Definitions

from The American Heritage® Dictionary of the English Language, 5th Edition.

  • noun A throwing upward.
  • noun Geology An upward displacement of rock on one side of a fault.

from The Century Dictionary.

  • To throw up; elevate.
  • noun An upheaval; an uplift: in mining, the opposite of downthrow.

from the GNU version of the Collaborative International Dictionary of English.

  • transitive verb To throw up.
  • noun (Mining) See throw, n., 9.

from Wiktionary, Creative Commons Attribution/Share-Alike License.

  • verb archaic, poetic To throw or cast upwards.
  • verb geology, transitive To throw up (a mass of material) from below, causing a fault.
  • verb geology, intransitive To be thrown up from below, causing a fault.
  • noun geology A fault in which a mass of material has been thrown up from below.

from WordNet 3.0 Copyright 2006 by Princeton University. All rights reserved.

  • noun (geology) a rise of land to a higher elevation (as in the process of mountain building)

Etymologies

from Wiktionary, Creative Commons Attribution/Share-Alike License

From up- +‎ throw.

Examples

  • This is termed the upthrow of the fault, as at B; and the downthrow, as at A.

    Farm drainage The Principles, Processes, and Effects of Draining Land with Stones, Wood, Plows, and Open Ditches, and Especially with Tiles

  • The words came in hoarse, croaked, suppressed accents, with a separation of the hands, and an upthrow of the head and projecting cars which had such a comical look of being crushed beneath the weight of the battened-down cap.

    Through Russia

  • For instance, de Beaumont suggested that the Pyrenees had been uplifted in a single sudden upthrow (en un seul jet) and that this elevation had occurred at the same time as that of the Alps. Von Buch and de Beaumont suggested that in the geological past there had occurred events on such an enormous scale as to be catastrophic in nature and without counterpart in the modern expe - rience of man.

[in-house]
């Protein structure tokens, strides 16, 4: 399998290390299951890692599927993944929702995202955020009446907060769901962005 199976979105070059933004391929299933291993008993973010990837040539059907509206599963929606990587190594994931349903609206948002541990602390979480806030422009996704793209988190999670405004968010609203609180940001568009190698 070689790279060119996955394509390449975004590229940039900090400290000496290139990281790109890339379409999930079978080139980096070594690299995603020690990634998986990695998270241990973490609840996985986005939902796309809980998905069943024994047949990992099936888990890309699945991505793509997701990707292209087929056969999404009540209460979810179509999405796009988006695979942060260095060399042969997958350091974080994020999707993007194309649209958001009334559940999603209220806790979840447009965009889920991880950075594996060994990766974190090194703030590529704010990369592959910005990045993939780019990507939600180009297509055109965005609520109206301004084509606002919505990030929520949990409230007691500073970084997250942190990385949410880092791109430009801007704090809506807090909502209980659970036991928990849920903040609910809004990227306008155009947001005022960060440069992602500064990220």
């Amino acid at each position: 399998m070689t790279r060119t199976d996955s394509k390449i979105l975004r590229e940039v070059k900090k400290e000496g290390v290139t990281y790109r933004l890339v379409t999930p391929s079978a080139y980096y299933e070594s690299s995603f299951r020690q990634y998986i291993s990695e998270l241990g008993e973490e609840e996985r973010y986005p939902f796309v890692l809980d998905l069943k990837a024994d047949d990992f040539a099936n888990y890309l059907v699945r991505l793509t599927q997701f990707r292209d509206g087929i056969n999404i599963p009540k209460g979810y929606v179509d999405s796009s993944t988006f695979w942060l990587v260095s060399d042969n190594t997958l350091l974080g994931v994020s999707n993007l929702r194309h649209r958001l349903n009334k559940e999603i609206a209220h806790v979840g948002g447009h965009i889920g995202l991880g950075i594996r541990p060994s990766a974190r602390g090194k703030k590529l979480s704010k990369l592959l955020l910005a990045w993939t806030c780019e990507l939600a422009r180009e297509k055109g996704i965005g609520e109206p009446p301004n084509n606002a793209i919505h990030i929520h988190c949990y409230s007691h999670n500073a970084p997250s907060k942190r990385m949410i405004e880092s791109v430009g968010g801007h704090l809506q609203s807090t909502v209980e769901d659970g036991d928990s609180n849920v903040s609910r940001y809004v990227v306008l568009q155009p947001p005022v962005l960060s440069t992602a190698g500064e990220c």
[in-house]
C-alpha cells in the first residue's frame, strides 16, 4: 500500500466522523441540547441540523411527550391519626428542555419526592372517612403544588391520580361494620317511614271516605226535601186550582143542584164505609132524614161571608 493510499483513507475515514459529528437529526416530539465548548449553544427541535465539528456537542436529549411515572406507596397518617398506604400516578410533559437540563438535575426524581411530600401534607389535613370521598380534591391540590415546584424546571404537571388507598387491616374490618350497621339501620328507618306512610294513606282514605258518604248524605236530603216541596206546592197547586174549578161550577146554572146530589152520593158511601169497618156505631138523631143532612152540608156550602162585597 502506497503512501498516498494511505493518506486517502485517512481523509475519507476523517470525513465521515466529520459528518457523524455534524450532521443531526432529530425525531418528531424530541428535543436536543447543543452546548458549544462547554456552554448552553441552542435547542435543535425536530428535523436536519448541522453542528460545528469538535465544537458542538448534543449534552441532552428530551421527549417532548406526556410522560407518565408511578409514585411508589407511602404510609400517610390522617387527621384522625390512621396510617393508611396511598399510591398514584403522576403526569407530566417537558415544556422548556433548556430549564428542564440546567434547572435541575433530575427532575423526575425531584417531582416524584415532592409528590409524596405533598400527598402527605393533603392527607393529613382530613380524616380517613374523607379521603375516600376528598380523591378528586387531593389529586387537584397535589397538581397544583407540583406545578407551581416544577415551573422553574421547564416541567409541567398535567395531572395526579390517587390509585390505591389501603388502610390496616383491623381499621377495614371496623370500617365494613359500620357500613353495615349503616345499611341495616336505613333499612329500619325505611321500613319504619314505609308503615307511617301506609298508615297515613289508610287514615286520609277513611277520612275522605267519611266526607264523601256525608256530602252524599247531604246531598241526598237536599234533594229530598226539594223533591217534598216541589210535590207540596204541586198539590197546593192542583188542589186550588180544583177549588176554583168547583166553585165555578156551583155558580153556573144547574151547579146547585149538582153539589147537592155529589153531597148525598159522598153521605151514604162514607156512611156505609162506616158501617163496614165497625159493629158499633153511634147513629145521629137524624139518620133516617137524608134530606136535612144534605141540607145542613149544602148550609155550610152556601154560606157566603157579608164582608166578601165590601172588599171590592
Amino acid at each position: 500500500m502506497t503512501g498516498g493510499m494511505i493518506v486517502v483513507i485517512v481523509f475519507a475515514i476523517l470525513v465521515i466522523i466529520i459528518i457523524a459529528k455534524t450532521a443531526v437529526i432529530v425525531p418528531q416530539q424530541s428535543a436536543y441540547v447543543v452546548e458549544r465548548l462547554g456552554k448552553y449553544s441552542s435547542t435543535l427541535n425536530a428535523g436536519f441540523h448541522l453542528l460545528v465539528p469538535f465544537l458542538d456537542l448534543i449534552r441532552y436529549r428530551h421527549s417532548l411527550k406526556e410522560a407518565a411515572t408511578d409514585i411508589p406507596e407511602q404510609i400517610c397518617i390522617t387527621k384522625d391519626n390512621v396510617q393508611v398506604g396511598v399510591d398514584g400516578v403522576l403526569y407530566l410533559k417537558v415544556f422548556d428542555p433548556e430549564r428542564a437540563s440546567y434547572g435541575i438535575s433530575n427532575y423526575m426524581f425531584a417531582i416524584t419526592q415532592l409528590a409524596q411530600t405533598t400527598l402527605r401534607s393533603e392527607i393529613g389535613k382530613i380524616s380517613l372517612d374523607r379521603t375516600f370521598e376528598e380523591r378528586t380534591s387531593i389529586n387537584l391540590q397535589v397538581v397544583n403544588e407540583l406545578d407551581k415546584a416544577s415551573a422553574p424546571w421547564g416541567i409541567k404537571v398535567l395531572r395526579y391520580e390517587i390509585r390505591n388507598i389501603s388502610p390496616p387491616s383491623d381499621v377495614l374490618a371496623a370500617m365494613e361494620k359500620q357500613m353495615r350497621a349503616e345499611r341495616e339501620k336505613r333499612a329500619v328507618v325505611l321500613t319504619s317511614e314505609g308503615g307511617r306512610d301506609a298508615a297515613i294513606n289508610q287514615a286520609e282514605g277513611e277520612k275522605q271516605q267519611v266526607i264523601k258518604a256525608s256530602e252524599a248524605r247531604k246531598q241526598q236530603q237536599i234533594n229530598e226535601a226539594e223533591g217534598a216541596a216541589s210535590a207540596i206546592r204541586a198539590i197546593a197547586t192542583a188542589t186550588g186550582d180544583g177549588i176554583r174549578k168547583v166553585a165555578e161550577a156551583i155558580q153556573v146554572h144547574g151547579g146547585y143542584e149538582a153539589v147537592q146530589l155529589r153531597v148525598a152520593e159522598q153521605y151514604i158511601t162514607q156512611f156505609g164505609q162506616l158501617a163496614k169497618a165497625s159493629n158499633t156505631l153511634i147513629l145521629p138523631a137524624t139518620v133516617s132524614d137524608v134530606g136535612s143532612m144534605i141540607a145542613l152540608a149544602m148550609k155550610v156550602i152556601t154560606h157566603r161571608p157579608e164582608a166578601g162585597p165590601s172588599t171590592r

Dictionary of the History of Ideas

  • As we can easily see, in an earthquake jar traveling from the opposite end of the earth, there should be no insurmountable difficulty in recognizing the jar, which is a direct upthrow from one which would tilt it to the right or left.

    Popular Science Monthly Oct, Nov, Dec, 1915 — Volume 86

  • The upthrow comes swiftly on the moment of impact.

    “The Man-o’-War’s ’Er ’Usband”

  • As we can easily see, in an earthquake jar traveling from the opposite end of the earth, there should be no insurmountable difficulty in recognizing the jar, which is a direct upthrow from one which would tilt it to the right or left.

    The Scientific Monthly, October-December 1915

  • The other side of the semicircle was occupied by the upthrow of a low rise blocking off an horizon at its nearest point but a few hundred yards away.

    The Land of Footprints

  • The words came in hoarse, croaked, suppressed accents, with a separation of the hands, and an upthrow of the head and projecting cars which had such a comical look of being crushed beneath the weight of the battened-down cap.

    Through Russia

  • Thrust faults hade to the upthrow; the hanging wall has gone up.

    The Elements of Geology

  • In Figure 184 the right side has gone down relatively to the left; the right is the side of the downthrow, while the left is the side of the upthrow.

    The Elements of Geology

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